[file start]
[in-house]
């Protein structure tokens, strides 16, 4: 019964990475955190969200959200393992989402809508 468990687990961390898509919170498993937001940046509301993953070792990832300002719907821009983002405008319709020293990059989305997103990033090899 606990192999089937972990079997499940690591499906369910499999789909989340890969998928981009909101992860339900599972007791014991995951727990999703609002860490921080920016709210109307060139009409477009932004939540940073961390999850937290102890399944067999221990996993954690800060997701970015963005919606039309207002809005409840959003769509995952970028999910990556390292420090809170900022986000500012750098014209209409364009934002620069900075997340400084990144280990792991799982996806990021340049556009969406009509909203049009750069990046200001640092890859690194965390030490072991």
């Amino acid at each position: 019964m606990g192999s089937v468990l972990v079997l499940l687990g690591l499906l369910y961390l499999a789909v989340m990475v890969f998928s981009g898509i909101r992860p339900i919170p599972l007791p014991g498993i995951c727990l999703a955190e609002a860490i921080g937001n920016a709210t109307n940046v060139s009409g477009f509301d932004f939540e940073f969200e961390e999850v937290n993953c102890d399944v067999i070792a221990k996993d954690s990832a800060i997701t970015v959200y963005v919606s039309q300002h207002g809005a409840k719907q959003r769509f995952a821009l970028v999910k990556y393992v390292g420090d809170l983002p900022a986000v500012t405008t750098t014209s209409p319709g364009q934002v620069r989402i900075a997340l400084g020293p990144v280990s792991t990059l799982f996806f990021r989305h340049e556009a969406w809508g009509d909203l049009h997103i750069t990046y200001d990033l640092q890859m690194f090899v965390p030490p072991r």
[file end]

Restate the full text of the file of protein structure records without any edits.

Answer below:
[in-house]
């Protein structure tokens, strides 16, 4: 019964990475955190969200959200393992989402809508 468990687990961390898509919170498993937001940046509301993953070792990832300002719907821009983002405008319709020293990059989305997103990033090899 606990192999089937972990079997499940690591499906369910499999789909989340890969998928981009909101992860339900599972007791014991995951727990999703609002860490921080920016709210109307060139009409477009932004939540940073961390999850937290102890399944067999221990996993954690800060997701970015963005919606039309207002809005409840959003769509995952970028999910990556390292420090809170900022986000500012750098014209209409364009934002620069900075997340400084990144280990792991799982996806990021340049556009969406009509909203049009750069990046200001640092890859690194965390030490072991």
């Amino acid at each position: 019964m606990g192999s089937v468990l972990v079997l499940l687990g690591l499906l369910y961390l499999a789909v989340m990475v890969f998928s981009g898509i909101r992860p339900i919170p599972l007791p014991g498993i995951c727990l999703a955190e609002a860490i921080g937001n920016a709210t109307n940046v060139s009409g477009f509301d932004f939540e940073f969200e961390e999850v937290n993953c102890d399944v067999i070792a221990k996993d954690s990832a800060i997701t970015v959200y963005v919606s039309q300002h207002g809005a409840k719907q959003r769509f995952a821009l970028v999910k990556y393992v390292g420090d809170l983002p900022a986000v500012t405008t750098t014209s209409p319709g364009q934002v620069r989402i900075a997340l400084g020293p990144v280990s792991t990059l799982f996806f990021r989305h340049e556009a969406w809508g009509d909203l049009h997103i750069t990046y200001d990033l640092q890859m690194f090899v965390p030490p072991r």